14 Change makers trained – 7 learners in each of the two schools were trained as change makers

60 peers trained – The change makers trained 2 classes of 30 pupils each.

Engagement with the Department of Basic Education (DBE) | Engagements with Schools’ Heads | Development of material for learners | Roll-out of the Workshop on bullying | Safety Audits | Training of Change Makers

Customise existing resources | Local Ownership | Move into action quickly | Implement and Learn at the same time | Keep the momentum | Communication Channels | Involvement of the right stakeholders | Resource for Civil Society members | Capacity Building | Sustain and Scale the initiative



Whilst many countries, including South Africa, have made progress on gender equality in education, girls continue to face many obstacles that impede their path to learning. Factors include discrimination based on sex, unequal investment rates by governments and inadequate hardships. 

Sexual violence at schools continues to be a problem in South Africa. It involves acts or threats of sexual, physical or psychological violence occurring in and around schools, perpetrated because of gender norms and stereotypes, and enforced by unequal power dynamics. This has very real consequences for learners’ lives ranging from low self-esteem and depression to early and unintended pregnancies and sexually transmitted infections such as HIV. Some of these atrocities lead to girls dropping out of school and facing a bleak future later in life. South Africa needs to respond to the GBVF crisis in a coherent, comprehensive and multisectoral way that transforms harmful social and structural norms that feed GBV while intentionally reshaping the values and norms in ways that build positive social cohesion and restore human dignity.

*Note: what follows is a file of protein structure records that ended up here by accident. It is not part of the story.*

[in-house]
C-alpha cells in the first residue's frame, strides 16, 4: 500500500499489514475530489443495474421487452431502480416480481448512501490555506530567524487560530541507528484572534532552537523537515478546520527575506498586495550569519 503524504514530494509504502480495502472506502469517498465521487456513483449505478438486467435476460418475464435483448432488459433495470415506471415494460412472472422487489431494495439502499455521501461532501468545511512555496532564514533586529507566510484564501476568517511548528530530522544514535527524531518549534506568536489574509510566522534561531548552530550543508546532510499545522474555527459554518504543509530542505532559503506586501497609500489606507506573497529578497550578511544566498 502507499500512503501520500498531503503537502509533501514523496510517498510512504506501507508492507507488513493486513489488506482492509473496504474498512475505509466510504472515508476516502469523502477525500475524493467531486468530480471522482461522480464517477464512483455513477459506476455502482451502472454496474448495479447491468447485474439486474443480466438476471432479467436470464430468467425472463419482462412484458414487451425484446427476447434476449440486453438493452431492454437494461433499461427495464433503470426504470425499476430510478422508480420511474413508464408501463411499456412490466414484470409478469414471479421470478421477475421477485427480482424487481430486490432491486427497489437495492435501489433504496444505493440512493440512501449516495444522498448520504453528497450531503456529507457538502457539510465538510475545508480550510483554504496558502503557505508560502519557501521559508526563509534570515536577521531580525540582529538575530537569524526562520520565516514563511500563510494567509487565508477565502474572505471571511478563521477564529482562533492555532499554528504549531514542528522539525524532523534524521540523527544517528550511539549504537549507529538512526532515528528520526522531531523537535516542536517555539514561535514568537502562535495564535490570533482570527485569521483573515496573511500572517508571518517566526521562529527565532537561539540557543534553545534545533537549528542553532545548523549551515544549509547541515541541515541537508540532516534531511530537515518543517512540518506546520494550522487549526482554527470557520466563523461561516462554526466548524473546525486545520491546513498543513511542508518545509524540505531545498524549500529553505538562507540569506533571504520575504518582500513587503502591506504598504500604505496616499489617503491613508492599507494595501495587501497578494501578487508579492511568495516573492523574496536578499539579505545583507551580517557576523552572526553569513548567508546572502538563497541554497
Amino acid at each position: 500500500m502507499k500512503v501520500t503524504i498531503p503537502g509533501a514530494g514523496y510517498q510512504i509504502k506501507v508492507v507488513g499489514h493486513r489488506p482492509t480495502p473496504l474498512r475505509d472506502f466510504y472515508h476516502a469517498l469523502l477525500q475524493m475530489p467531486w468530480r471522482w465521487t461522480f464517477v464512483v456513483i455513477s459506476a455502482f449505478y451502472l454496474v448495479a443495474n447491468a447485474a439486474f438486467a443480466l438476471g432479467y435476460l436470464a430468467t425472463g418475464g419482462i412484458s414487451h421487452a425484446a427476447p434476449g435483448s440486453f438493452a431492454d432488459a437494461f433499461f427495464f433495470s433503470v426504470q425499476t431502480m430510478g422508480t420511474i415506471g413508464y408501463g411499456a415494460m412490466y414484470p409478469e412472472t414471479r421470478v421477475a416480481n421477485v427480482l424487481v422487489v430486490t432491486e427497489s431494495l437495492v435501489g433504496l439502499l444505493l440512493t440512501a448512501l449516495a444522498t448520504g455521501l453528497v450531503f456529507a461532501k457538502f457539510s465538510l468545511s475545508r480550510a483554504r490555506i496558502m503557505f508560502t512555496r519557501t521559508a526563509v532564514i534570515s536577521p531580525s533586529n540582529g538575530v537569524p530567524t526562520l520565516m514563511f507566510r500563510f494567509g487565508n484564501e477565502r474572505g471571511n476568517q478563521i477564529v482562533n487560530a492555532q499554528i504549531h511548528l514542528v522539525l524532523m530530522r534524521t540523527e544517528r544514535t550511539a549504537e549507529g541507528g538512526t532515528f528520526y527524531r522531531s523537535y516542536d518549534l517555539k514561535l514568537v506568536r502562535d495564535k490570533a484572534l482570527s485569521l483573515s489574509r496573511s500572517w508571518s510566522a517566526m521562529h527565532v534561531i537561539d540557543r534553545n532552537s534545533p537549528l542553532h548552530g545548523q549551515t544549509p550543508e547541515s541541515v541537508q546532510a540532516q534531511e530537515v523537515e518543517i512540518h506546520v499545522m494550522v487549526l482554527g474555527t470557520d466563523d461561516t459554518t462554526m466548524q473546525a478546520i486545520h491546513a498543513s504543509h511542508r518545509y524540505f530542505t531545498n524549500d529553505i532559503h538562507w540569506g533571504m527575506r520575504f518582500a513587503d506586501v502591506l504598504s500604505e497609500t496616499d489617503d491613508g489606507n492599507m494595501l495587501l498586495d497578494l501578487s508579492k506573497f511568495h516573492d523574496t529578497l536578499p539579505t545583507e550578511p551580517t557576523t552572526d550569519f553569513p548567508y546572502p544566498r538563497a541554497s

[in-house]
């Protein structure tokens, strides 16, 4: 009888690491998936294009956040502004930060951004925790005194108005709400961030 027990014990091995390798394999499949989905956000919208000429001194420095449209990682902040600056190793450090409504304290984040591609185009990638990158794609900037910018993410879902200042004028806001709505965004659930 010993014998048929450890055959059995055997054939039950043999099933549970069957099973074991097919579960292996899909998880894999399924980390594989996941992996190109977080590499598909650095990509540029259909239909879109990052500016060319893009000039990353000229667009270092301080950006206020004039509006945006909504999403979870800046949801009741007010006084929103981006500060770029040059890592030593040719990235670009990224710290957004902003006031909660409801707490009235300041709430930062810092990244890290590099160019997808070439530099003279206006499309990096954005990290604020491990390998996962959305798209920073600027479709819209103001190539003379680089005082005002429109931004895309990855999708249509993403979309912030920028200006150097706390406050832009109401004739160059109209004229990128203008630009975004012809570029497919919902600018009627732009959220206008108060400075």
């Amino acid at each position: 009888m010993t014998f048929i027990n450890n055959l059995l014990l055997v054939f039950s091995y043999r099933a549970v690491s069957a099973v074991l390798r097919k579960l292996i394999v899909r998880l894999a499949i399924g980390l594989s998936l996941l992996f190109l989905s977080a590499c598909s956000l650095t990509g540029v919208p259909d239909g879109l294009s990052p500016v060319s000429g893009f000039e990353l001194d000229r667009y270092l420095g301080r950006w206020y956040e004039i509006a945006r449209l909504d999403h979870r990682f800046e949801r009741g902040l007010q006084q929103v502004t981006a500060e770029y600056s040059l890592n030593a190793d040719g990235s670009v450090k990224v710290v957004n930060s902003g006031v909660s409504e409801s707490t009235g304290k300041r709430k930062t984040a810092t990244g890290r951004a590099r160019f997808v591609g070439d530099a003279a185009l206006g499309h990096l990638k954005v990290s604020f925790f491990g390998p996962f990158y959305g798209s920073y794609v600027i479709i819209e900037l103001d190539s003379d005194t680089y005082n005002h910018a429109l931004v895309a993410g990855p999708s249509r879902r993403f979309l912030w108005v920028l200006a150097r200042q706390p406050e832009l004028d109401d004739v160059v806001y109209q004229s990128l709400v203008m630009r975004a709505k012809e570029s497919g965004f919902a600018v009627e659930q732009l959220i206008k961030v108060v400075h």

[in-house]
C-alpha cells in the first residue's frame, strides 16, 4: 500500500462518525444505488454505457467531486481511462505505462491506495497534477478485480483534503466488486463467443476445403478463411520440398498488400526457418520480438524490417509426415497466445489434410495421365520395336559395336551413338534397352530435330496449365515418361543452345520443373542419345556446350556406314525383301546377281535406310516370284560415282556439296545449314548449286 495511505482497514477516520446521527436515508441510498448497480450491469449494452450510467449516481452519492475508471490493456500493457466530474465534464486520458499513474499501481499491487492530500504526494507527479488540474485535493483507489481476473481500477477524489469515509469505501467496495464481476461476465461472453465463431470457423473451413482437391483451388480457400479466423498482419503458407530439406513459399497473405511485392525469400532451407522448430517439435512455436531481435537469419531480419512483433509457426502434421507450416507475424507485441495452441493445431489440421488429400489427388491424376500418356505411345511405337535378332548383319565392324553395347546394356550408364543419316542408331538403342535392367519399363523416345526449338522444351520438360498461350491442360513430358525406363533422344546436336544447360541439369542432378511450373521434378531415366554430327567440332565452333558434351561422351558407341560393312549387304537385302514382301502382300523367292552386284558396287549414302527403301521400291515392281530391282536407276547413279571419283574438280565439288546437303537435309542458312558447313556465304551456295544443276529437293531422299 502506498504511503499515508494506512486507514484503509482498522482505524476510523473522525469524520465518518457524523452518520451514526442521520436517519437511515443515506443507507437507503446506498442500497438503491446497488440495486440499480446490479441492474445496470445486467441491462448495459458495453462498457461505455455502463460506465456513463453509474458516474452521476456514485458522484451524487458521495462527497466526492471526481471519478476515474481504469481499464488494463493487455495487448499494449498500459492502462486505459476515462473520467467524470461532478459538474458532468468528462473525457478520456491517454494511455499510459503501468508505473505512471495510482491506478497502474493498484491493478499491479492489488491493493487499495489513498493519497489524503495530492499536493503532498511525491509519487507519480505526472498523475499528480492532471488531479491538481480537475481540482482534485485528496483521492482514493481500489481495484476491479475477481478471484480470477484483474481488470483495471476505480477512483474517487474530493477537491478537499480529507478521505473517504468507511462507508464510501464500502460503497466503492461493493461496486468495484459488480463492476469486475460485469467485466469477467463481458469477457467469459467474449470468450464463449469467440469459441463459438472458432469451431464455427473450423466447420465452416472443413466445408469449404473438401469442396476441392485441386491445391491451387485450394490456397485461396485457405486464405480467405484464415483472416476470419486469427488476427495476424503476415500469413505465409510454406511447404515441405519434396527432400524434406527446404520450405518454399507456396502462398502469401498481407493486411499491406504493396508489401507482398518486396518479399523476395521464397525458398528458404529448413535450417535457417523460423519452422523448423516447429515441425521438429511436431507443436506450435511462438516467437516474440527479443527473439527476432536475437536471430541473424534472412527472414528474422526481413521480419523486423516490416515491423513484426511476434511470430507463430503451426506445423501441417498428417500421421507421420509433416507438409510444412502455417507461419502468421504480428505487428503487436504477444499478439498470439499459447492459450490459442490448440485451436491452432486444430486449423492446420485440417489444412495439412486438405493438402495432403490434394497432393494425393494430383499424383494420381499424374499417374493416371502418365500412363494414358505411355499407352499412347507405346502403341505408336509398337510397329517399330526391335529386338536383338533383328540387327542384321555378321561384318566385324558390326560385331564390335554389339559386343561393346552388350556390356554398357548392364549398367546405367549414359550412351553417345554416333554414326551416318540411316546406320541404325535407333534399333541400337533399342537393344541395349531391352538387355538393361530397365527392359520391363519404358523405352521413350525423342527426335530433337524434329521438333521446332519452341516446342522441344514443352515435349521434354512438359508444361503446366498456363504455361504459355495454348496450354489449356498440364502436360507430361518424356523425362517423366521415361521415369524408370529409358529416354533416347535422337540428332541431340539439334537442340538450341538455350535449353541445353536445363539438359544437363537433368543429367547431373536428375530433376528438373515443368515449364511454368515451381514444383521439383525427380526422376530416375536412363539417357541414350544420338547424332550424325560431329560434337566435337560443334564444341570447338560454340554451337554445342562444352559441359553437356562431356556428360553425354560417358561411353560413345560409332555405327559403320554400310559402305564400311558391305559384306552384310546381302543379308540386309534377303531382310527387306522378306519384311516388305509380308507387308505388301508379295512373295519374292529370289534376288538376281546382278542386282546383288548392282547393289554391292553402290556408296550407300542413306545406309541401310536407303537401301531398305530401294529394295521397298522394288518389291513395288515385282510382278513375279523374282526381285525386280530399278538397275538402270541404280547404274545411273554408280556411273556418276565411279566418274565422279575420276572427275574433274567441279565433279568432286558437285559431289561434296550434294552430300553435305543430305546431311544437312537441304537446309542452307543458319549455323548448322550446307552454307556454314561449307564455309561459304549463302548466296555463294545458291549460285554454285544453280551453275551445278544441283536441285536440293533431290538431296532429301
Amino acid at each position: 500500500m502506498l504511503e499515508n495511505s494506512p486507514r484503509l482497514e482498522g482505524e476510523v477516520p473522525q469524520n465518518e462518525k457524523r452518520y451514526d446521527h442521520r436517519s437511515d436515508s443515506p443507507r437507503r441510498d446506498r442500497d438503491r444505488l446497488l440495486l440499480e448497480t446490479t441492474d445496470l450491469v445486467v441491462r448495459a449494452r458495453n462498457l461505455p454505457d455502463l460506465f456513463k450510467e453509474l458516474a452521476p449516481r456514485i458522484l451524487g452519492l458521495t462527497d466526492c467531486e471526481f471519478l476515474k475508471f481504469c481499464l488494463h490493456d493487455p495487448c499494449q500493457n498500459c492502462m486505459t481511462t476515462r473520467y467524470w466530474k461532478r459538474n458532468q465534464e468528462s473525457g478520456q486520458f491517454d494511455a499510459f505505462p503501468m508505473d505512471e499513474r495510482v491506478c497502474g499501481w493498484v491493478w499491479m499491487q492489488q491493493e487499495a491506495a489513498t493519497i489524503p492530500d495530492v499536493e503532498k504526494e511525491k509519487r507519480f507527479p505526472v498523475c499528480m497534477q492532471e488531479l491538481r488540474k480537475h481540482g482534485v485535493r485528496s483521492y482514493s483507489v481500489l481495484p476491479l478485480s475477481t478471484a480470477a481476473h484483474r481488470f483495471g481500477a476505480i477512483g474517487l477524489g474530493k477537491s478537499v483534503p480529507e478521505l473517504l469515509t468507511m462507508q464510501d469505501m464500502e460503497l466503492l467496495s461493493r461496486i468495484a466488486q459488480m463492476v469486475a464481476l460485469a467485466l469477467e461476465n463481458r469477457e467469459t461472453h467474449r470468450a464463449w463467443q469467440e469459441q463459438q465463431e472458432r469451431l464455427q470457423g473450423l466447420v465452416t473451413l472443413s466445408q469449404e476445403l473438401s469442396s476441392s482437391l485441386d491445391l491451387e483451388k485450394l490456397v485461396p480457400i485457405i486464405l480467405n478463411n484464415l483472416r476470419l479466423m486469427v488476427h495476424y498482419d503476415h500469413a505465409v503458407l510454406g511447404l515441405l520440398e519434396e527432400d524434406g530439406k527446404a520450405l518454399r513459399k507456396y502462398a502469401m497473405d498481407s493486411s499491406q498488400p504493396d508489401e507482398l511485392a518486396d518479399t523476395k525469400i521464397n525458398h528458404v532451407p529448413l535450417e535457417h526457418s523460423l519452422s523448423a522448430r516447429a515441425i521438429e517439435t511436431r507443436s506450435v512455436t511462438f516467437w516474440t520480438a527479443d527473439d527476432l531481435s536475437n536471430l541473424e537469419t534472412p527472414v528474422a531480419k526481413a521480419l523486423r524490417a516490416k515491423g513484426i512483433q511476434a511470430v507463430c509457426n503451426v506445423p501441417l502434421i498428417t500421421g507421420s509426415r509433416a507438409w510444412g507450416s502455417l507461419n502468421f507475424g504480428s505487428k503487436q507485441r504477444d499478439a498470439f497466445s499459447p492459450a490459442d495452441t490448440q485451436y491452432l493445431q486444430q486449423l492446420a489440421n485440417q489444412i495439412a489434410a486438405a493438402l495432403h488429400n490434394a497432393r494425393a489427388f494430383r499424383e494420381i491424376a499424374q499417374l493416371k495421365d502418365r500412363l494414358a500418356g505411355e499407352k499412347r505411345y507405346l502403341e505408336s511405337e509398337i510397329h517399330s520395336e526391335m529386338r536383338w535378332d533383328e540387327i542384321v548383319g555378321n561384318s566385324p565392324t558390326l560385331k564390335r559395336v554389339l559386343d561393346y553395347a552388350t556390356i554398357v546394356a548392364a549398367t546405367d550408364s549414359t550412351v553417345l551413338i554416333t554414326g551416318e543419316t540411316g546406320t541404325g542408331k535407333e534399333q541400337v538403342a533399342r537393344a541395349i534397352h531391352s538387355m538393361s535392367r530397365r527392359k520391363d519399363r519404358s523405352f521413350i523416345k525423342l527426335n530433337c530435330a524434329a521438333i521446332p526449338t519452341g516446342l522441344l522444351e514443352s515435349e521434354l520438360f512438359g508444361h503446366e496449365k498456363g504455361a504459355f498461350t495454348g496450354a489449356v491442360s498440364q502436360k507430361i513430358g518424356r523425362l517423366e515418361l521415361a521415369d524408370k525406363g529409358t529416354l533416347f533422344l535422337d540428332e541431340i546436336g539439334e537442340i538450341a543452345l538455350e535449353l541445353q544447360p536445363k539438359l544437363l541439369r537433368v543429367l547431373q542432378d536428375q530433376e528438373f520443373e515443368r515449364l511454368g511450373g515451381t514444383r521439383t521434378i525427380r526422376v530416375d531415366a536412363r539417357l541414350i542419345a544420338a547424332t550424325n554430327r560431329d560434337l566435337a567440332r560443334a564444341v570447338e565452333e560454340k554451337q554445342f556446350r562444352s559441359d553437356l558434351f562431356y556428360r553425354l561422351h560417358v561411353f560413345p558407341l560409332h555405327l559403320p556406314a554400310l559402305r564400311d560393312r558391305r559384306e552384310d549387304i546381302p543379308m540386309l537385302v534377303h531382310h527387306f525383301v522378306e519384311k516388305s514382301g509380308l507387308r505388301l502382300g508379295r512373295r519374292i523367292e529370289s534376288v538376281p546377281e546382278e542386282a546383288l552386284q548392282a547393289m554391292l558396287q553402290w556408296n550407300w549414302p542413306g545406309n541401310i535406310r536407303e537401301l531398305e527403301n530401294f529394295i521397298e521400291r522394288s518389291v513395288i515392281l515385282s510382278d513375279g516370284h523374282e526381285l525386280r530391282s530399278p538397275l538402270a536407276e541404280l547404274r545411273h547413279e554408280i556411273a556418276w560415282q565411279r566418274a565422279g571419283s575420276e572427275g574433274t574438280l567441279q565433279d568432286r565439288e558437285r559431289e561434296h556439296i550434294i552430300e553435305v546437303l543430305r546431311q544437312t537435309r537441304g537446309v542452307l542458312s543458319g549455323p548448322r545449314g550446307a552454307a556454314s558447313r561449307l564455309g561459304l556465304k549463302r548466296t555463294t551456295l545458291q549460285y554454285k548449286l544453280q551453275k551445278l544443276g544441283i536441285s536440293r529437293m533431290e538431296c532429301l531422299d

Key interventions of the GBVF National Strategic Plan – Pillar 2.

The national pillar team selected one area for the district to choose an Impact Challenge.


The initial focus was to tackle toxic masculinity in Tshwane with a specific focus on learners in grades 6 – 8. Two regions in Tshwane, Region 1 and 2, were identified for this intervention.